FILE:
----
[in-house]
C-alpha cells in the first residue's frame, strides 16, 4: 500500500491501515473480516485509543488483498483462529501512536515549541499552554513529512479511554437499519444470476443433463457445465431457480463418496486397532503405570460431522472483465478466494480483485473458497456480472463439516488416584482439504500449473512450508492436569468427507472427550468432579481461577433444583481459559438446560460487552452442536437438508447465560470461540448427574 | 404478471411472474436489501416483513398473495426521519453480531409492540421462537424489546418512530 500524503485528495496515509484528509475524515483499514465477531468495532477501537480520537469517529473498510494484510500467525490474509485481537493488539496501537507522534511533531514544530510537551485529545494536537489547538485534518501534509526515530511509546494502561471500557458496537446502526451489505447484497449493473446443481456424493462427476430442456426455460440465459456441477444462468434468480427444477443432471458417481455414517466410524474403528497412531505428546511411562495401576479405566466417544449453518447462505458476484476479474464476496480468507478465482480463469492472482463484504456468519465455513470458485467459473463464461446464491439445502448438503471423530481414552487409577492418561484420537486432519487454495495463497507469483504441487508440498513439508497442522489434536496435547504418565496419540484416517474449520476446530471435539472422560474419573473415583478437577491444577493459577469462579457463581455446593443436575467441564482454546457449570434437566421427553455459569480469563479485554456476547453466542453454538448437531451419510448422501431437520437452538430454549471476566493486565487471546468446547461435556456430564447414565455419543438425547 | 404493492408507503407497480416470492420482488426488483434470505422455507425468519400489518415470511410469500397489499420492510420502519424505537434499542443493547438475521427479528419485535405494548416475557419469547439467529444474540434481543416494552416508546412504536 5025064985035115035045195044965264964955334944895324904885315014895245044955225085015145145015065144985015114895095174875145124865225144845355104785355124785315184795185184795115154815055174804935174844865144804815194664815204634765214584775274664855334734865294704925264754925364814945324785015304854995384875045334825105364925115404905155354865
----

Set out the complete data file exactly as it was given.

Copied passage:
[in-house]
C-alpha cells in the first residue's frame, strides 16, 4: 500500500491501515473480516485509543488483498483462529501512536515549541499552554513529512479511554437499519444470476443433463457445465431457480463418496486397532503405570460431522472483465478466494480483485473458497456480472463439516488416584482439504500449473512450508492436569468427507472427550468432579481461577433444583481459559438446560460487552452442536437438508447465560470461540448427574 | 404478471411472474436489501416483513398473495426521519453480531409492540421462537424489546418512530 500524503485528495496515509484528509475524515483499514465477531468495532477501537480520537469517529473498510494484510500467525490474509485481537493488539496501537507522534511533531514544530510537551485529545494536537489547538485534518501534509526515530511509546494502561471500557458496537446502526451489505447484497449493473446443481456424493462427476430442456426455460440465459456441477444462468434468480427444477443432471458417481455414517466410524474403528497412531505428546511411562495401576479405566466417544449453518447462505458476484476479474464476496480468507478465482480463469492472482463484504456468519465455513470458485467459473463464461446464491439445502448438503471423530481414552487409577492418561484420537486432519487454495495463497507469483504441487508440498513439508497442522489434536496435547504418565496419540484416517474449520476446530471435539472422560474419573473415583478437577491444577493459577469462579457463581455446593443436575467441564482454546457449570434437566421427553455459569480469563479485554456476547453466542453454538448437531451419510448422501431437520437452538430454549471476566493486565487471546468446547461435556456430564447414565455419543438425547 | 404493492408507503407497480416470492420482488426488483434470505422455507425468519400489518415470511410469500397489499420492510420502519424505537434499542443493547438475521427479528419485535405494548416475557419469547439467529444474540434481543416494552416508546412504536 5025064985035115035045195044965264964955334944895324904885315014895245044955225085015145145015065144985015114895095174875145124865225144845355104785355124785315184795185184795115154815055174804935174844865144804815194664815204634765214584775274664855334734865294704925264754925364814945324785015304854995384875045334825105364925115404905155354865